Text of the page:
MaltaToday | 10 August 2008

NEWS | Sunday, 10 August 2008

Lija fireworks enthusiasts explode at opposition

Just days after the Lija parish feast, which is renowned for its extravagant pyrotechnic shows, the owners of the St Michael’s fireworks factory are coming out against opponents who are petitioning against the factory due to its proximity to a school.
In a press conference organised yesterday, the St Michael’s factory owners expressed their disappointment at the opposition they were facing on different fronts, claiming “the factory would be in serious trouble” due to such “spokes in the wheel”.
“Now it’s either us or them. We had a good feast this year but problems never stopped coming our way,” Joseph Mangion, the factory’s spokesperson, said.
Mangion has clearly had enough. He says the controversy escalating on television over his factory’s proximity to the Giovanni Curmi Higher Secondary school presenting a safety hazard to students, is a storm in a teacup.
Referring to a petition signed by the pupils’ parents, Mangion pointed fingers at lecturer Stephen Florian, who organised the petition, and lawyer Georg Sapiano, who offered his legal services to the school gratis, accusing them of having a hidden agenda.
“Nobody does anything for free,” Mangion said, referring to Sapiano. “I spoke to Florian over the phone recently, to let him know that I personally came onto the school grounds on the day of the feast, and that there were no traces of dangerous debris. He told me he had nothing to do with the petition, and that he had been sent on TV by the school principal. But the school principal, who is very cordial, told me Florian organised the whole thing on his initiative, and that the school had nothing to do with it.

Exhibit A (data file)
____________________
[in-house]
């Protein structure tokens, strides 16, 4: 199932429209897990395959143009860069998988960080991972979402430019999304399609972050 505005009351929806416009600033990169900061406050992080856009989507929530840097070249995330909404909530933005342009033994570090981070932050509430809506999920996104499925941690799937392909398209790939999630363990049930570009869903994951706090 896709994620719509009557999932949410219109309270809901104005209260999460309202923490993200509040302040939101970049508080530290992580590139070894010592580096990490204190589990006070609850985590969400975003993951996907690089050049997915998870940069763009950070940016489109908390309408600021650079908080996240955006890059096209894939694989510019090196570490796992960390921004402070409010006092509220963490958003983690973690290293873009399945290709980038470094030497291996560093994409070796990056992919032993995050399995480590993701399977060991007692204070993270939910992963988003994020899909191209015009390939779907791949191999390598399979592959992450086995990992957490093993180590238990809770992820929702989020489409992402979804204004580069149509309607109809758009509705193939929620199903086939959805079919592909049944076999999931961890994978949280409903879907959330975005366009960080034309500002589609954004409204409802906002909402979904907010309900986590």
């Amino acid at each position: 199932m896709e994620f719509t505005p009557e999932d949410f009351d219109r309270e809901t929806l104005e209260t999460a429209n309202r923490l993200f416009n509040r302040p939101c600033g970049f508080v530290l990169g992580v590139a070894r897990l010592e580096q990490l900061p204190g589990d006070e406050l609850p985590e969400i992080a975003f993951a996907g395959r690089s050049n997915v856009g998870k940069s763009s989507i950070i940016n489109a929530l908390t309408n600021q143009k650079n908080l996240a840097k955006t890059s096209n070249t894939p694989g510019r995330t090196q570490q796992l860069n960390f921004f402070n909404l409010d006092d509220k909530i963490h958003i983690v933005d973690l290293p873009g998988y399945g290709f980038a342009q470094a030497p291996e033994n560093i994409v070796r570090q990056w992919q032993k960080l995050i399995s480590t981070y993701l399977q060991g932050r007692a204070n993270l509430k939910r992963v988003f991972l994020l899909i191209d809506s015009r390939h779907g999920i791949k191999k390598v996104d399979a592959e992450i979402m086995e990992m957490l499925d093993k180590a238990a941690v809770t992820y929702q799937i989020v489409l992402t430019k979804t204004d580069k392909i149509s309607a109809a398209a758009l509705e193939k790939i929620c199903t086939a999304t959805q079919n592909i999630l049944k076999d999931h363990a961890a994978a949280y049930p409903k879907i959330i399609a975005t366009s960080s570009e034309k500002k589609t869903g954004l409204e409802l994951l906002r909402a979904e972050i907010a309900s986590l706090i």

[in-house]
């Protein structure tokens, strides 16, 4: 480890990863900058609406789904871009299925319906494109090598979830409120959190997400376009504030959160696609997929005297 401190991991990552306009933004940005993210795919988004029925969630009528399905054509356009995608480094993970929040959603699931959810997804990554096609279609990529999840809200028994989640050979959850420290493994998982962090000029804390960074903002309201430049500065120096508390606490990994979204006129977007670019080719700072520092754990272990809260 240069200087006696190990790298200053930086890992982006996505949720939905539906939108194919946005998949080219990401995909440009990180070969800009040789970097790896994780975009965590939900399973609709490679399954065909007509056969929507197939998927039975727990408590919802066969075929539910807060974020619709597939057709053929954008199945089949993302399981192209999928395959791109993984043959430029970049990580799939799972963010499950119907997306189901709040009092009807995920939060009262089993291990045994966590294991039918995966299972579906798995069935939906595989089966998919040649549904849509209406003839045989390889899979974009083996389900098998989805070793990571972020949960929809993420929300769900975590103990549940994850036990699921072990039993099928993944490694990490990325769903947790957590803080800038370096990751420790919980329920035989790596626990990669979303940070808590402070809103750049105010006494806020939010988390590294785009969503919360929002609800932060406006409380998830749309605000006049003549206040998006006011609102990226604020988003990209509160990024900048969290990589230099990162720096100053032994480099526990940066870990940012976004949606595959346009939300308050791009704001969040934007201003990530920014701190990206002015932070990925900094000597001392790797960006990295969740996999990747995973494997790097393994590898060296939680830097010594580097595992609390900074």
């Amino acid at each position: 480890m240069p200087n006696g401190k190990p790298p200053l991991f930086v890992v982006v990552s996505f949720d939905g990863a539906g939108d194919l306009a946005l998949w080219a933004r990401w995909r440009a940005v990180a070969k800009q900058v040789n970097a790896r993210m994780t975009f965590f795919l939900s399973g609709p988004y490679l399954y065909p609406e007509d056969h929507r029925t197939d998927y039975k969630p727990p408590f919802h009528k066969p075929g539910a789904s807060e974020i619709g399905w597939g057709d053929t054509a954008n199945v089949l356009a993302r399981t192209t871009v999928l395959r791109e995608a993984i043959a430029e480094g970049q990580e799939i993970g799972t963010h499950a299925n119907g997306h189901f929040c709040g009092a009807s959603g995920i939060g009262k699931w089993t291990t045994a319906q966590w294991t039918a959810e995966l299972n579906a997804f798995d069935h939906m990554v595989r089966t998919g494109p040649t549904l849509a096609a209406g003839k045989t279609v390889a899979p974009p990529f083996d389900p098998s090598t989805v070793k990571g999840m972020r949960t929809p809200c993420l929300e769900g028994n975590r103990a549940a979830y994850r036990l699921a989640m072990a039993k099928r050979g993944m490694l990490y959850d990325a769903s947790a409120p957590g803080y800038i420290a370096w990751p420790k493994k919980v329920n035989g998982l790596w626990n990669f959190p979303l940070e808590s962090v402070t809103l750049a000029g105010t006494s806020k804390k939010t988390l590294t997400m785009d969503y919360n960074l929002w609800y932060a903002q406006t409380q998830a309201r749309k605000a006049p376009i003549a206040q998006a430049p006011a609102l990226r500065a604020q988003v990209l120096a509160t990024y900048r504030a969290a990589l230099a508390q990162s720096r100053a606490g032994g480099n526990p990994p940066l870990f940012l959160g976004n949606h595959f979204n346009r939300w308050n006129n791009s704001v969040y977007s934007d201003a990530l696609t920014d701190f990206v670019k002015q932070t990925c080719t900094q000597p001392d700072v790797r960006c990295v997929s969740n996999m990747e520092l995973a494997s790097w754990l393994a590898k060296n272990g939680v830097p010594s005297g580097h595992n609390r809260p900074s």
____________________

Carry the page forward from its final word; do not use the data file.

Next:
“The whole issue came up only after they built a turf pitch on campus. This could have been built anywhere on the grounds, but for some reason they decided to place it the closest possible to the factory. In any case, we met the school principal and reached an agreement to minimise any possible hazards.”
Pointing at the newly developed sports pitch, Mangion said the factory had covered the turf pitch in wood and plastic, to avoid any fire risk caused by fireworks debris. “Besides, the school premises are located further than 183 metres away from the factory, which is the minimum distance stipulated by law.”
Even the Malta Union of Teachers has expressed concern over the proximity of the fireworks factory to the school, calling on the authorities to ascertain there is no risk to the safety of staff and students at the Giovanni Curmi school and other neighbouring schools.
Meanwhile, Mangion said that last Friday his colleagues had impeded excavations for the development of a private road within the 183-metre buffer around the St Michael’s fireworks factory.
The road is to give back-door access to a villa in Iklin. Mangion said his colleagues stopped the contractor from offloading a bulldozer from his truck, on the grounds that a permit for the road should have never been issued for a development sited within 183 metres of the factory.
“The contractor told us he had the necessary permits and that works would start off anyway, threatening to resort to assistance from the army,” Mangion said, claiming he shrugged off the warning by telling the contractor: “It’s not like we’re in Somalia.”
It is arguable that issuing a permit within 183 metres of a fireworks factory is tantamount to a huge oversight on MEPA’s part. Mangion thinks otherwise: “I think this was done on purpose. Strangely, on MEPA plans published in 2006, our factory does not appear, whereas a nearby fireworks factory that has been closed since 1981 can be clearly seen on plan,” he said.

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